Monday, October 14, 2013

Parents Require Respect

Symbol: Parents require respect

Lesson: Exodus 20:7 does not say to avoid using God’s name.

Illustration: Those that argue that the name of God (Jehovah) is too sacred and should not be pronounced (especially those that cite the 3rd commandment given to Moses cited at Exodus 20:7), might reflect on the following: If a parent told a child, "Don't you talk to me in that tone of voice!" is that parent saying they don't want their child to talk to them at all? Certainly not.

What if subsequently the child reasoned in his own mind, "Fine! I won't speak to you at all," would that not be just as disrespectful as speaking in a disrespectful tone of voice? The answer is obvious--it is the child's disrespect the parent was trying to correct. For the child to retaliate with a different type of disrespect is STILL wrong.

The same is true with us. There is much evidence in scripture that God wants us to talk to him. He wants us to call him by name--otherwise he would never had revealed it. He wants us to praise him to others (don't we all naturally speak highly of those we care for?). Therefore those that refuse to use the name at all are really being just as disrespectful as those that use God's name "in vain" or a “worthless way.”

Notes: "Profaning God’s Name—By Not Using It" (Watchtower 1986 Issue:5/1 page:25)

JEHOVAH dealt mercifully with the people of Israel for the sake of his own name, that it might not be profaned among the nations. (Ezekiel 20:9, 13, 14, 22) In time, however, the Israelites refrained from using God’s name, so that eventually its pronunciation was lost. This disuse of God’s name was tantamount to profaning it.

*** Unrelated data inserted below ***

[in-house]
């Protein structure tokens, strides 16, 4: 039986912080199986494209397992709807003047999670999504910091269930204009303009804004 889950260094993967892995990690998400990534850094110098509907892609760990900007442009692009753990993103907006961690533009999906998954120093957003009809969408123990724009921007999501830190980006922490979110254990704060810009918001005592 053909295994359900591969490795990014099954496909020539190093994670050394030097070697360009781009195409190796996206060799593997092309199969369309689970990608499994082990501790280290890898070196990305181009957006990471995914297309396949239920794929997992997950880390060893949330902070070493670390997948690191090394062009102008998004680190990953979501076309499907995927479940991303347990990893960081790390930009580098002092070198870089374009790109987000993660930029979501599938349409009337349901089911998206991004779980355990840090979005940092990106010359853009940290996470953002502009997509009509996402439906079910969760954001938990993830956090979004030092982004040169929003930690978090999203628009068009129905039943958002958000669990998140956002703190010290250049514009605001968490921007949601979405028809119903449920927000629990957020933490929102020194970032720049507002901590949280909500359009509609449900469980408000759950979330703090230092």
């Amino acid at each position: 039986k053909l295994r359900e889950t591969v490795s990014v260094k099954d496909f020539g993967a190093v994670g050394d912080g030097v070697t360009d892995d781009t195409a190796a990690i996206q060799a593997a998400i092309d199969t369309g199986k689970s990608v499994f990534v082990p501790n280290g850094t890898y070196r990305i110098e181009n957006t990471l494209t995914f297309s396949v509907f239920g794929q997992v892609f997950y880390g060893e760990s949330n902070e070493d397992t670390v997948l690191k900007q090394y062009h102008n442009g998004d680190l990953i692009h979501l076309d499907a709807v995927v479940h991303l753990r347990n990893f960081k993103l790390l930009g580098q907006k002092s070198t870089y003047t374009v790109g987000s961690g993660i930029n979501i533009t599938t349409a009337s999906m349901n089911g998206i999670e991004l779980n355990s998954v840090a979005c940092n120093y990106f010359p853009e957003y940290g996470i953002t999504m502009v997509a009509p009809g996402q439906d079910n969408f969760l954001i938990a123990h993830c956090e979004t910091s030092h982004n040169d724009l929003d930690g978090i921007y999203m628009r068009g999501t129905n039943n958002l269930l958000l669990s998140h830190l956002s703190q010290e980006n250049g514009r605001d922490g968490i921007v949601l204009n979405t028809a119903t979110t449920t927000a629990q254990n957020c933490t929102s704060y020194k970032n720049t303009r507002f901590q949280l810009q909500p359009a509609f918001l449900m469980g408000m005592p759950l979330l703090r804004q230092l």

Regarding this, R. Laird Harris remarked: “It is a most curious fact that the ancient pronunciation of the name of the God of Israel has been totally lost. Israel’s faith was the only worthy faith in antiquity. It was the world’s first monotheism and is the only ancient faith to have become truly a world religion. It was unique in being wholly spiritual and without a material representation of the deity. It was also unique, unfortunately, in its loss of the pronunciation of the deity’s name. The situation is strange indeed and would hardly have been forecast by those sincere men who felt that they dared not pronounce the ineffable name lest they should profane it. The result seems really to have been a profanation of a different kind. Not to use the name of God seems to profane it just as the coarse use of the Name would have done. But the facts are plain. The ancient Hebrews, naturally, pronounced and wrote the name of God.”—The Law and the Prophets, edited by John H. Skilton, Nutley, New Jersey, 1974, page 215.

The Israelites knew that should they forget Jehovah’s name, God himself would “search this out.” (Psalm 44:20, 21) Subsequently, when this happened, he “turned his attention to the nations to take out of them a people for his name.” (Acts 15:14) While we today do not know precisely how to pronounce the divine name in Hebrew, a suitable and an adequate rendering of the Tetragrammaton (the four Hebrew consonants representing the name) into English is Jehovah. Today, more than three million people are known as Jehovah’s Witnesses, and they are happy to bear the name of their God and to be identified with it.

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